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Broadway Corridor prospects bright as retail space crunch tightens

"Recalibration" underway as Metro Vancouver's steady retail market adapts to tight times
Space remains tight for local retailers, with vacancies in region averaging less than four per cent at the end of 2022. Even with nearly 6.7 million square feet under construction in 22 projects, Colliers International says more is needed. Pictured: the 22 new, renovated and expanded retail projects under construction during 2022.

A shortage of retail space in Metro Vancouver is focusing attention on the Broadway Corridor as tenants seek to position themselves for a stronger economy in the latter half of 2023.

“Tenants looking to locate in suburban areas are exceptionally challenged in finding options,” Colliers International noted in a report this week on the region’s retail sector. Suburban retail vacancies have dropped to just one per cent, down from 2.3 per cent six months ago. “As a result, the focus of demand is projects yet to be constructed, with the recently approved Broadway Plan a key target.”

The Broadway Plan, approved last summer, allows for lot consolidation and larger floorplates. This creates opportunity for more creative retail space options beyond the standard 1,200 to 1,500-square-foot retail units in most mixed-use projects.

“If you’re looking for a large block of space downtown, like 25,000 square feet-plus, it really doesn’t exist or it’s very difficult to find,” said Sherman Scott, an associate vice-president with Colliers International in Vancouver focused on the retail market. “With the new developments being planned, we anticipate there will be some opportunities for these larger-format retailers to be accommodated.”

The departure of home décor store Pier 1 from the 1700-block of West Broadway has been filled by La Win Supermarket, a Chinese grocer, and similar opportunities are likely to arise in new construction.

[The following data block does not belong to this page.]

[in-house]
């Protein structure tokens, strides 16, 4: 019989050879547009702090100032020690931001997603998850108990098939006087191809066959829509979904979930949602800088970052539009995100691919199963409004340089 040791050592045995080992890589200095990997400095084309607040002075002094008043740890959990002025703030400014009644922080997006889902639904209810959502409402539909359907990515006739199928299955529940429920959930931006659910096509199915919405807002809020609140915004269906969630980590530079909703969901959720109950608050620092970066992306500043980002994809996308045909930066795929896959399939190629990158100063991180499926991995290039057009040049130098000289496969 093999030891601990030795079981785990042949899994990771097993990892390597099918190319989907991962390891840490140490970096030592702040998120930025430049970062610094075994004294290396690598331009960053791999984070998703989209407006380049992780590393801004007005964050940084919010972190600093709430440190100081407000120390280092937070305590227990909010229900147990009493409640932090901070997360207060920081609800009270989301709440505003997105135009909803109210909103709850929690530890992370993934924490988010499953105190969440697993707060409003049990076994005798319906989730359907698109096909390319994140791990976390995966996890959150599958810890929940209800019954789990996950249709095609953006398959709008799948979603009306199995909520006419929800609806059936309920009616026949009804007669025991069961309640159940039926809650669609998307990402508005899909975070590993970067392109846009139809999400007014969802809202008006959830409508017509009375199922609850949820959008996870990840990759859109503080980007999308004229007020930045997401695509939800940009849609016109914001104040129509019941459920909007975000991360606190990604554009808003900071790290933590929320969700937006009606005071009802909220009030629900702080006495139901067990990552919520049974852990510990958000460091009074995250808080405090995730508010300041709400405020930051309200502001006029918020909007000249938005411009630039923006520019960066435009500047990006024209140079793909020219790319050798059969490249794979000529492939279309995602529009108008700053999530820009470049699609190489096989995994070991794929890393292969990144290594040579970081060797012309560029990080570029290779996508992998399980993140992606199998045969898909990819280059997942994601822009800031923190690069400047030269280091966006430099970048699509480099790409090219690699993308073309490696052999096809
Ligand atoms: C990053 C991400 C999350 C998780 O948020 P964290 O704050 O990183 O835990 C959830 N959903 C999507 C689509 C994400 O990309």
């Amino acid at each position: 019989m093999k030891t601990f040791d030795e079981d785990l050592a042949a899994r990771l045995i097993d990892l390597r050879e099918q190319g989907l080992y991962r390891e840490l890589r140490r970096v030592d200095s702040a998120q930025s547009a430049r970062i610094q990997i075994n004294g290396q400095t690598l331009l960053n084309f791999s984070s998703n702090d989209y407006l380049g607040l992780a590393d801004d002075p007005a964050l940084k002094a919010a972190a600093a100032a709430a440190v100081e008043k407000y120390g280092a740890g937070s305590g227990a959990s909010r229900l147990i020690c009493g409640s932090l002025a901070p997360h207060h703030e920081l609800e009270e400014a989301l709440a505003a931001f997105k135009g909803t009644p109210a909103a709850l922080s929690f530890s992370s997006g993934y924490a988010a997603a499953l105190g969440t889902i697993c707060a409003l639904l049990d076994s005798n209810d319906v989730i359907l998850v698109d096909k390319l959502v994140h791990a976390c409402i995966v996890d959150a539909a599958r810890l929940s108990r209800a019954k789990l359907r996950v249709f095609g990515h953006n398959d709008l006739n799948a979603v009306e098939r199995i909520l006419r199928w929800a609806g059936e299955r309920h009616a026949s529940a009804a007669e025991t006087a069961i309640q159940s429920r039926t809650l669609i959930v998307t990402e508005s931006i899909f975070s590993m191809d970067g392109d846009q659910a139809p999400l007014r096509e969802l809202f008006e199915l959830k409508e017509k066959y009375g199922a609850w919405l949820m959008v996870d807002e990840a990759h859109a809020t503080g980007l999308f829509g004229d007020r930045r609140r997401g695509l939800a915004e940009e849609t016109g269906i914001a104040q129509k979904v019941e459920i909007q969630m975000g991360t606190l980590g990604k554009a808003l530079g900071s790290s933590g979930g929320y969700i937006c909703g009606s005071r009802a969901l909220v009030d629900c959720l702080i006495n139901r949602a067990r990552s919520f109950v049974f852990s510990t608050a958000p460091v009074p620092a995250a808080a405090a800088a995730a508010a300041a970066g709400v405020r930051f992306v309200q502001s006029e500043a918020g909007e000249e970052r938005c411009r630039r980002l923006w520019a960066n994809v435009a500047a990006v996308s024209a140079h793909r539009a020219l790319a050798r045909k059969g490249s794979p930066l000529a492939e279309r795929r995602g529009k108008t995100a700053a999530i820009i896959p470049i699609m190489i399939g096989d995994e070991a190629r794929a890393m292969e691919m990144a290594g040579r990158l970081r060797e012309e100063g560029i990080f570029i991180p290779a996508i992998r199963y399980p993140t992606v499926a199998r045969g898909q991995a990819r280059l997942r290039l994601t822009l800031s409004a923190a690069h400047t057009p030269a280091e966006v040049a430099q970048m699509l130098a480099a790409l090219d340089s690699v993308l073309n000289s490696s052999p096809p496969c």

“There’s some users or tenants that would like to be in our market that aren’t able at this point,” Scott said. “With lot consolidation, there could be some opportunities for these larger-format retailers.”

Any new space would alleviate the pressure on the region as a whole, he said. While vacancies in suburban markets are “super-low,” Scott said downtown Vancouver is no picnic either at just four per cent. A balanced market that provides tenants with a reasonable number of space options is closer to eight per cent.

“We’re challenged for space, so any new space that can be added to the market will, I think, be helpful,” he said. “It’s going to take a while for the Broadway Plan to play out. … There certainly will be demand from retail tenants as a result of that, absolutely. But it’s early stages right now.”

The limited opportunities for new entrants are contributing to a relatively strong retail leasing market despite the economic headwinds facing consumers and upper-end retailers.

Some downtown retailers are struggling to repay rent deferrals as reopening has played out because the return to the office hasn’t been a full return, with just two-thirds of workers back full-time. High inflation and recessionary influences through the latter half of 2022 further limited discretionary spending. While demand from retailers that thrive on in-person interactions and discount retailers has been strong, vacancies ticked up on Robson and Alberni between Thurlow and Bute.

“We’re still seeing some casualties from COVID,” Scott said. “The return to office, it’s been good but there’s still a ways to go. … The footfall isn’t quite where it was pre-COVID. It’s a lot better but it’s still not there.”

“There’s a recalibration happening in Vancouver retail,” said Colliers senior managing director Madeleine Nicholls, who sees long-term strength in the market. “While we could see some bumpiness in the next few quarters, fundamentals remain strong and the long-term outlook for Vancouver retail remains positive.”

Scott shares the optimism, but he’s cautious about prospects of a recovery later this year.

“[Vacancy] not being super-low, I anticipate that space will get leased up,” he said of vacancies left by post-COVID casualties. “But let’s see how this year [goes]. … I haven’t seen a market like this. It’s so difficult to predict right now.”